• + 5
 I agree that Shimano have it right with their crank system. Torx is often used where a shallow head is necessary to provide more surface area for the tool (rotor bolts e.g) but they’re also good if you need to get a higher torque from a smaller bolt i.e cranks where there is limited space for simply using a larger bolt. I accept there are a number of places on bikes where this is the case and propose that anything below 5mm should be torx - if it absolutely has to be smaller than 5mm. There is also a separate issue where manufacturers are using torque values to cover their arse on failures rather than giving an appropriate torque for a given application. In MTB we still have too much cross over from road bikes, too much time wasted reducing weight while keeping the costs down which means we get cheesey components held together with cheesey bolts.
Look at bmx bikes and Commencal bikes - they’re closer to what we should see across the board. Just make stuff bigger, stronger and stop it with the Mickey Mouse crap. Overkill is underrated.
Just for the record and those that kind of missed my point up there - bolt heads generally denote bolt size (M6=5mm Allen head etc). I wasn’t simply proposing putting an 8mm hex head on a 6mm bolt, that would be daft. I’m talking about using larger bolts, stronger components; everywhere on the bike. I fail to see how that would lead to more people breaking stuff, quite the opposite.
  • + 1
 PS just realised I’m not sure whether all Shimanos range uses torx on the non drive crank. Regardless it is the correct interface for that application.
  • + 1
 Btw for Race Face Turbine cranks you are in need of 16mm allen key. But it's not neccesary.
  • + 1
 @WAKIdesigns: Boy are you in for a surprise.
  • + 1
 @bkm303: torx heads are the worst. So many stripped brake disc bolts.
  • + 0
 @ThomDawson: Take a look at engineering specification for bolt strength and the relationship between bolt strength, thread strength and the strength of the component that the bolt is being used within.

E.g. rather than use an M8 bolt, could you utilise a longer engaged thread length if required? - Where would you like to move your point of failure to? What I am saying here is components fail before bolts do in almost all cases already - stems crack before the bolts snap, bars break first, etc etc.

Your point about Mickey Mouse crap is only valid in situations where manufacturers make custom bolts (like pivot points and crank fasteners) in aluminium and stick 5mm headset in them, likely for manufacturing ease - its easier to broach smaller bolt heads.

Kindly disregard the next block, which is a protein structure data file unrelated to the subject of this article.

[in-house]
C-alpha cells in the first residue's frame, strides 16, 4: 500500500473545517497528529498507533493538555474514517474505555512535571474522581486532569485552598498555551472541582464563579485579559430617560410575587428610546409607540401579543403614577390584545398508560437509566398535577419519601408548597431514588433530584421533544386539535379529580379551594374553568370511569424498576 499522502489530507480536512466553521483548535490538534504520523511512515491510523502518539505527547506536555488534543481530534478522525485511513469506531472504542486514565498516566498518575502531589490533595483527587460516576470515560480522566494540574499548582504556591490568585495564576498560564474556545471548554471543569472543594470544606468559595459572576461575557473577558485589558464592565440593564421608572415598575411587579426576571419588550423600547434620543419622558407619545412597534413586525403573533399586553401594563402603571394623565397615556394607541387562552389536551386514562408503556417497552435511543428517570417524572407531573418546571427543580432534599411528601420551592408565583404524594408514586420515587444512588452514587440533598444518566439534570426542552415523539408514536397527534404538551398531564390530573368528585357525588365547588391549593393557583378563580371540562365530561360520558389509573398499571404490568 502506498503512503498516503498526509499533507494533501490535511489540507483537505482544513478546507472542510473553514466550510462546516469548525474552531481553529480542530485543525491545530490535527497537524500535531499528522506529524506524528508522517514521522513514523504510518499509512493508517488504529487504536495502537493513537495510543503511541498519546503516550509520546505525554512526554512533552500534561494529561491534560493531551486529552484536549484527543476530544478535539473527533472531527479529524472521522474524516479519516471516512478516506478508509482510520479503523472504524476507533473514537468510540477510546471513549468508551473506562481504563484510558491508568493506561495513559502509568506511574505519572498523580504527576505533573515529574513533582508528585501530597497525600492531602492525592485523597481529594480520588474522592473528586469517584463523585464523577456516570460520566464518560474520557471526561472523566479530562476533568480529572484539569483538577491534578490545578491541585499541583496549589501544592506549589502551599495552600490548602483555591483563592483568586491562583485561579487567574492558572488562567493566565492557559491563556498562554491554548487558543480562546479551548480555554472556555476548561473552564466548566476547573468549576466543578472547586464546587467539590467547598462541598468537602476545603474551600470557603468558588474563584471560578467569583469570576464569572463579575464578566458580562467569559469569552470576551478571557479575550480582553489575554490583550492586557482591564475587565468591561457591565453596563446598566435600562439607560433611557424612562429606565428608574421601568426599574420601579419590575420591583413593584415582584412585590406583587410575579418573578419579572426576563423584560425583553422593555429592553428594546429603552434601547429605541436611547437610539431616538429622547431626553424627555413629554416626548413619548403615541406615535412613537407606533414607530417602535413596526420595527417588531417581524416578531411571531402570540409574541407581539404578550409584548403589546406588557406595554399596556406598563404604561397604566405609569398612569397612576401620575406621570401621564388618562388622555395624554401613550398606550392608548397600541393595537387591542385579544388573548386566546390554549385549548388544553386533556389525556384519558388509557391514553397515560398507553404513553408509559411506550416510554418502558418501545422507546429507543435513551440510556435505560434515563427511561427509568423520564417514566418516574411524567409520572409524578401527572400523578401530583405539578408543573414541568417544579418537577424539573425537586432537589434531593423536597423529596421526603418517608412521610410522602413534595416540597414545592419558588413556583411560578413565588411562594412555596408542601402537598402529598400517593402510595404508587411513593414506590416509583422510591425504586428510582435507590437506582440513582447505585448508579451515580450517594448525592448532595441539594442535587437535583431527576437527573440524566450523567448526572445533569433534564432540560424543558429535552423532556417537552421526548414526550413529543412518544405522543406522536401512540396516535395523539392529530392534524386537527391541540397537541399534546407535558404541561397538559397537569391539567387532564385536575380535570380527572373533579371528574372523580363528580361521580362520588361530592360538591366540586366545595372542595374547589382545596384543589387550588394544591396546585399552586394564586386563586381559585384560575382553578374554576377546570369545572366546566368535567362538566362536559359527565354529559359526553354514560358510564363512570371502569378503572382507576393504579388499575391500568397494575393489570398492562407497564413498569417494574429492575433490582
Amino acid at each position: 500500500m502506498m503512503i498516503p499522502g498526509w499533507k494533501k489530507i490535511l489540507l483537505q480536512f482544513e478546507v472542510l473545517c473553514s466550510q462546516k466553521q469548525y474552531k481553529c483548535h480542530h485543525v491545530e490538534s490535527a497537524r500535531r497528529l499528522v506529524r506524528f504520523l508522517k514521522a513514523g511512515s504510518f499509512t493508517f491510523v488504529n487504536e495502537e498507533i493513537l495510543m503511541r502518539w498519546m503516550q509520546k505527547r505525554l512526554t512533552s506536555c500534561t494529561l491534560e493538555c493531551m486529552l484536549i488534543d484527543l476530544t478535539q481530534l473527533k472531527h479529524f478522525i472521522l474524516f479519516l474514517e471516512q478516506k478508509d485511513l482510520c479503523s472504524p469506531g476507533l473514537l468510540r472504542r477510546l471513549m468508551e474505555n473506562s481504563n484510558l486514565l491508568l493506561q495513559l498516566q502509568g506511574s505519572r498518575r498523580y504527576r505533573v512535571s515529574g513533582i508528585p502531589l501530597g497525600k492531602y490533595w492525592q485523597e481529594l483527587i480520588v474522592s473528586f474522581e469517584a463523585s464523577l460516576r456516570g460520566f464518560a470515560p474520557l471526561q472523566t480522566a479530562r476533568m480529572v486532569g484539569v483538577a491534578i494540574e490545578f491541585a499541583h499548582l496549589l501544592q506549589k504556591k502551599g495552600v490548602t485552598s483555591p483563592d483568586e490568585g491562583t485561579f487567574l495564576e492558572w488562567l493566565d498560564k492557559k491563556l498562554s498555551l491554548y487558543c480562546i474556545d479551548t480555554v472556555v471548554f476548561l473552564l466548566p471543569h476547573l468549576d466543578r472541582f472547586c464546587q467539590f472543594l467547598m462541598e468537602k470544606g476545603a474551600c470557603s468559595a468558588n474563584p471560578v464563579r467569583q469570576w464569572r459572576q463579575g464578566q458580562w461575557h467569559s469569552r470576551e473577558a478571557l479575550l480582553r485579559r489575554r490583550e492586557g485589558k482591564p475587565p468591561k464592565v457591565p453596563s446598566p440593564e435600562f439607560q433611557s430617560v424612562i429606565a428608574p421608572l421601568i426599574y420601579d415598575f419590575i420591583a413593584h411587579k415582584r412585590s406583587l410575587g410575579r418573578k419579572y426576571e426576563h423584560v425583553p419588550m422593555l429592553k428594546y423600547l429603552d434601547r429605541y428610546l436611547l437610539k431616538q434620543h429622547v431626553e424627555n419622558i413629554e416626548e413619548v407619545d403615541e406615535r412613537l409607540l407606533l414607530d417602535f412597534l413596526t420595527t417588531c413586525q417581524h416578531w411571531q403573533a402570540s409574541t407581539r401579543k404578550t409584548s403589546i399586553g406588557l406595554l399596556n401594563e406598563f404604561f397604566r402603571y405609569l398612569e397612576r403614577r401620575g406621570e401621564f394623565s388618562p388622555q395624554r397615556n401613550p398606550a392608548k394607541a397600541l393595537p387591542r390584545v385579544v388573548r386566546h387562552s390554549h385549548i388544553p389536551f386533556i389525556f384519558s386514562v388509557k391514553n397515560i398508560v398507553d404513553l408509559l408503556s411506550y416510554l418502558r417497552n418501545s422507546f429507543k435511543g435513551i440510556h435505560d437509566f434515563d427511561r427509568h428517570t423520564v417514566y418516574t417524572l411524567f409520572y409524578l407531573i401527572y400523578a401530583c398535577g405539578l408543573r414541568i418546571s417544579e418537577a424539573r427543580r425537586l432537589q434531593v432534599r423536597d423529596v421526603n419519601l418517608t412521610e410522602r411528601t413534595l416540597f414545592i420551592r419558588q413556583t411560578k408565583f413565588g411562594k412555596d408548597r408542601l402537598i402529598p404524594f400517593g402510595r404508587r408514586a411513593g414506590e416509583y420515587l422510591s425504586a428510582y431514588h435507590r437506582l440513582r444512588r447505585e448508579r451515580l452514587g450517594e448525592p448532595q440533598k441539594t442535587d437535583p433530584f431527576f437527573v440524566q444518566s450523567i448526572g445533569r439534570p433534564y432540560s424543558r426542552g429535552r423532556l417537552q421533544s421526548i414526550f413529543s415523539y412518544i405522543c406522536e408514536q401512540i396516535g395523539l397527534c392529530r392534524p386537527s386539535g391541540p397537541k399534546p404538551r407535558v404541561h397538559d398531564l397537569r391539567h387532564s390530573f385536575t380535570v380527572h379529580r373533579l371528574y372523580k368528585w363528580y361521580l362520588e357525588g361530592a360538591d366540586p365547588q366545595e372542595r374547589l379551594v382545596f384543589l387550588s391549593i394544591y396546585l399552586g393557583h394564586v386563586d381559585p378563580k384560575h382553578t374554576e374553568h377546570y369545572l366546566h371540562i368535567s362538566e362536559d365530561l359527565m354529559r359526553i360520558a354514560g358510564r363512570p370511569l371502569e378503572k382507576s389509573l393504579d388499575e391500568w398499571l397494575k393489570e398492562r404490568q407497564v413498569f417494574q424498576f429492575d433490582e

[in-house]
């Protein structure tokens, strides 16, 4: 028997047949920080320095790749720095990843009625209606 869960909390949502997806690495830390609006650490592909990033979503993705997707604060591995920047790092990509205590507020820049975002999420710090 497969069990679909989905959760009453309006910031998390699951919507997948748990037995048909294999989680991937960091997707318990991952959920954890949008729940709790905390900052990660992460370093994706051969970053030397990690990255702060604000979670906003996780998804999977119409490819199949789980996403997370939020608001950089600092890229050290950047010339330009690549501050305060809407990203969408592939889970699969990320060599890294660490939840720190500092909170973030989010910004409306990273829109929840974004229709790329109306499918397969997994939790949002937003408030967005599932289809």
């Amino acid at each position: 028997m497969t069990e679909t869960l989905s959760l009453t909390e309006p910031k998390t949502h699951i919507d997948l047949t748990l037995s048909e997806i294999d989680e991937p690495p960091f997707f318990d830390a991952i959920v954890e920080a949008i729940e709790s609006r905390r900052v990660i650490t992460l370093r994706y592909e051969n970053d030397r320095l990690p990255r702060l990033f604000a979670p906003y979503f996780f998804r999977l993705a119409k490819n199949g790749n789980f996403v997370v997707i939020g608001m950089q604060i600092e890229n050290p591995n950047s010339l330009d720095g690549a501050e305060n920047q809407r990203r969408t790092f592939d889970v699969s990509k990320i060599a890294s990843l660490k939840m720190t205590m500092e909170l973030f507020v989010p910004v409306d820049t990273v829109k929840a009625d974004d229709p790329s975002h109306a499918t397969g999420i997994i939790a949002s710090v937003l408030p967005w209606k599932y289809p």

BMX bikes are overbuilt beacause people smash the crap out of them and they are small and simple bikes so a little extra weight isnt a huge problem - How exactly do Commencal do the same? Do you have any examples of this other than the stem cap and maybe their pivot bolts, everything else looks pretty standard to me.

We just dont need larger bolts on most bicycle components, your example of nobody damaging parts is false - larger bolt heads = larger allen keys and therefore more leverage.

Larger bolts would also mean larger components, bigger, bulkier stems, larger brake callipers etc You are asking to a solution to a problem that just isnt widespread (apart from disc rotor bolts, they are shite)
  • + 3
 @Racer951: I’m familiar man. You’ve just assumed that I’m not which seems to be your MO.
I’m not sure I agree that components fail before bolts. I’ve seen more bolts fail than componentry. But my personal experience isn’t a complete representation I suppose.
Commencal - pivots and linkages, exactly.
We should all be out there smashing the crap out of our bikes, not prancing around on show ponies. I want manufacturers to assume I’m gonna ride rampage every day rather than pootle up the high peak trail as they tend to do now.
  • - 3
 @ThomDawson: But MTB is not about smashing bikes up and riding rampage every day - what planet are you on?, most people ride trails, singletrack, in the woods etc not on a concrete bowl / park / street and crashing every 20 mins - They dont want to ride a bike with huge overbuild components just because some people cant tighten a bolt properly and they have jobs to return to after riding, they cant smash themselves up either.